The embalmers then removed the lungs, stomach, liver and intestines through a cut usually made on the left side of the abdomen. A special salt called natron is used for preserving of stomach, intestines, livers and lungs. After the removal process, palm wine and spices were rubbed on the body to kill bacteria.

The heart was sometimes left in the body, because it was thought to be responsible for thought, memory and intelligence and the mummy needed it to be judged in the next world. In later times, the heart was taken out, embalmed and replaced by a stone scarab amulet as a symbol of renewed life.

A four-chambered box made of wood, clay or stone is used to store these dried internal organs. The box is then put in the tomb with the mummy. Later, the organs were preserved separately in special boxes or jars today called canopic jars or replaced within the body.

The embalmers next removed all moisture from the body. This they did by covering the body with natron, a type of salt which has great drying properties, and by placing additional natron packets inside the body. After 40 days, embalmers removed the internal packets and lightly washed the natron off the body. The result was a very dried-out but recognizable human form.

All the empty cavities of the torso are then filled the cavities with garment impregnated with balsam and aromatic substances. The Assyrians used honey in embalming, the Persians used wax, and the Jews used spices and aloes. Alexander the Great was embalmed with honey and wax.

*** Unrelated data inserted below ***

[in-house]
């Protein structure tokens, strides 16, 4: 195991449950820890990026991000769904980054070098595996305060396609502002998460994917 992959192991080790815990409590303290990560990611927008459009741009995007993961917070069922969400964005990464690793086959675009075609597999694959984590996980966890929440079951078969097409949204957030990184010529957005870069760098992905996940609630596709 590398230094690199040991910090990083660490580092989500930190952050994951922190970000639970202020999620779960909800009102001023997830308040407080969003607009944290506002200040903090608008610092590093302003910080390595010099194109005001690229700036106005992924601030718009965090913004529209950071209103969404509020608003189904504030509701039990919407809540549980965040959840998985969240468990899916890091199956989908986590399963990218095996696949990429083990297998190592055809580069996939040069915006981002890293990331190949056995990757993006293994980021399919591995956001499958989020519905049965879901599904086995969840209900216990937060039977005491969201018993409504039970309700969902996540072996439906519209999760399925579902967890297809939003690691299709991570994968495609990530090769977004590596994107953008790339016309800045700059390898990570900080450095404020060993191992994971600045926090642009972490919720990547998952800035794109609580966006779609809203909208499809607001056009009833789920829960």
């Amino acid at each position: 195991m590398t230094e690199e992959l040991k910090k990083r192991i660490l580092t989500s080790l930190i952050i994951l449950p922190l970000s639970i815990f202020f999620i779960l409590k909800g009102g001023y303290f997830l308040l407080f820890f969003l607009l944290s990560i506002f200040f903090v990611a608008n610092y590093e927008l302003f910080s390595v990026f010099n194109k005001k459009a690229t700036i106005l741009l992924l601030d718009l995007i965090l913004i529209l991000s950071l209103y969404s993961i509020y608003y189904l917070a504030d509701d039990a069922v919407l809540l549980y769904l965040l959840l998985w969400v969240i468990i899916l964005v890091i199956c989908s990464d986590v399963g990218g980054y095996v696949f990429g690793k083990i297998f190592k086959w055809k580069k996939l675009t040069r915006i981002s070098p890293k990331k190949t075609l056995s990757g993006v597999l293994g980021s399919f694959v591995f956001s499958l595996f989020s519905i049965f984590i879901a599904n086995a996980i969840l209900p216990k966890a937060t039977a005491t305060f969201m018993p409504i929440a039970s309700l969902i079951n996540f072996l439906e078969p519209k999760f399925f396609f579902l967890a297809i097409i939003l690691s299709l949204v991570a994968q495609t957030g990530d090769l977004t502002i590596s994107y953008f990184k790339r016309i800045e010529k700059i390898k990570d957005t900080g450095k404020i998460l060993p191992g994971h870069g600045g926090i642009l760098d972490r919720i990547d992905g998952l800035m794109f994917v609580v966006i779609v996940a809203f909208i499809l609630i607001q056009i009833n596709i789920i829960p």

The hole where the internal organs were taken out was covered with an embossed golden panel that had a picture of the eye of Udjat, the magic eye of Horus, who protected the dead.

The  deshydrated body would be then rubbed with a mixture of cedar oil, wax, natron and gum to soften the skin preventing it from cracking.

Next the wrapping began. Each mummy needed hundreds of yards of linen. The priests carefully wound the long strips of linen around the body, sometimes even wrapping each finger and toe separately before wrapping the entire hand or foot. In order to protect the dead from mishap, amulets were placed among the wrappings and prayers and magical words written on some of the linen strips. Often the priests placed a mask of the person's face between the layers of head bandages. At several stages the form was coated with warm resin and the wrapping resumed once again. At last the priests wrapped the final cloth or shroud in place and secured it with linen strips. The mummy was complete.

As part of the funeral, priests performed special religious rites at the tomb's entrance. The most important part of the ceremony was called the "Opening of the Mouth". A priest touched various parts of the mummy with a special instrument to "open" those parts of the body to the senses enjoyed in life and needed in the Afterlife. Finally, the mummy was put into one or several coffins and transported to the burial chamber where it was placed into a sarcophage. Then all entrances were sealed up and the mummy left until its awakening.